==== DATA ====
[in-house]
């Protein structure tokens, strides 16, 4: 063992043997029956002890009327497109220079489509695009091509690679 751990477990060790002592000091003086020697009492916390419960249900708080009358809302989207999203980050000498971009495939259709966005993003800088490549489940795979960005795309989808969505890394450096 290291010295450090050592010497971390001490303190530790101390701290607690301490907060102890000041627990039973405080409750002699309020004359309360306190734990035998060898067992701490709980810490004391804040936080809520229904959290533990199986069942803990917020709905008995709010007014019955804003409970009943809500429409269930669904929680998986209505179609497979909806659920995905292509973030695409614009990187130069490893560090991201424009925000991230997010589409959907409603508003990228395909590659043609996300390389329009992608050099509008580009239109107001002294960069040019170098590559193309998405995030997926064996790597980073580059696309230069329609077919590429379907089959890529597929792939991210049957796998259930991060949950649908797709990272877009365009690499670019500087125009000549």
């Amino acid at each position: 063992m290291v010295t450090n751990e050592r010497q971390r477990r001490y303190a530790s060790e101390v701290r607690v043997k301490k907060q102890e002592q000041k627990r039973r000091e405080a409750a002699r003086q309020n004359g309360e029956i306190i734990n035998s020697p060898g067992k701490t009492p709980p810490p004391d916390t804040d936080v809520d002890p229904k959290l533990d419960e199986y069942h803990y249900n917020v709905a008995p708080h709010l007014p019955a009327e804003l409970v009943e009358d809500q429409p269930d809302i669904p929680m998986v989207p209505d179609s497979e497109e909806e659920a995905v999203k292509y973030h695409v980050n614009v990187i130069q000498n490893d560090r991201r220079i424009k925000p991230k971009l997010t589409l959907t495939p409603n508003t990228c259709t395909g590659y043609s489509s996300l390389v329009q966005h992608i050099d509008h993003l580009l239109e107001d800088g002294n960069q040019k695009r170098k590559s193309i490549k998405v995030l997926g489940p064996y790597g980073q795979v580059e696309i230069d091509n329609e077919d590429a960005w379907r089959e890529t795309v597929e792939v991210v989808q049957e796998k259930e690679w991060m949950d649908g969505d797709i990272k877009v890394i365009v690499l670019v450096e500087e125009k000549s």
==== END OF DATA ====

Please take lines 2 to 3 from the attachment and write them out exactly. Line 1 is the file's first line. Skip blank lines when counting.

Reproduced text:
């Protein structure tokens, strides 16, 4: 063992043997029956002890009327497109220079489509695009091509690679 751990477990060790002592000091003086020697009492916390419960249900708080009358809302989207999203980050000498971009495939259709966005993003800088490549489940795979960005795309989808969505890394450096 290291010295450090050592010497971390001490303190530790101390701290607690301490907060102890000041627990039973405080409750002699309020004359309360306190734990035998060898067992701490709980810490004391804040936080809520229904959290533990199986069942803990917020709905008995709010007014019955804003409970009943809500429409269930669904929680998986209505179609497979909806659920995905292509973030695409614009990187130069490893560090991201424009925000991230997010589409959907409603508003990228395909590659043609996300390389329009992608050099509008580009239109107001002294960069040019170098590559193309998405995030997926064996790597980073580059696309230069329609077919590429379907089959890529597929792939991210049957796998259930991060949950649908797709990272877009365009690499670019500087125009000549």
């Amino acid at each position: 063992m290291v010295t450090n751990e050592r010497q971390r477990r001490y303190a530790s060790e101390v701290r607690v043997k301490k907060q102890e002592q000041k627990r039973r000091e405080a409750a002699r003086q309020n004359g309360e029956i306190i734990n035998s020697p060898g067992k701490t009492p709980p810490p004391d916390t804040d936080v809520d002890p229904k959290l533990d419960e199986y069942h803990y249900n917020v709905a008995p708080h709010l007014p019955a009327e804003l409970v009943e009358d809500q429409p269930d809302i669904p929680m998986v989207p209505d179609s497979e497109e909806e659920a995905v999203k292509y973030h695409v980050n614009v990187i130069q000498n490893d560090r991201r220079i424009k925000p991230k971009l997010t589409l959907t495939p409603n508003t990228c259709t395909g590659y043609s489509s996300l390389v329009q966005h992608i050099d509008h993003l580009l239109e107001d800088g002294n960069q040019k695009r170098k590559s193309i490549k998405v995030l997926g489940p064996y790597g980073q795979v580059e696309i230069d091509n329609e077919d590429a960005w379907r089959e890529t795309v597929e792939v991210v989808q049957e796998k259930e690679w991060m949950d649908g969505d797709i990272k877009v890394i365009v690499l670019v450096e500087e125009k000549s």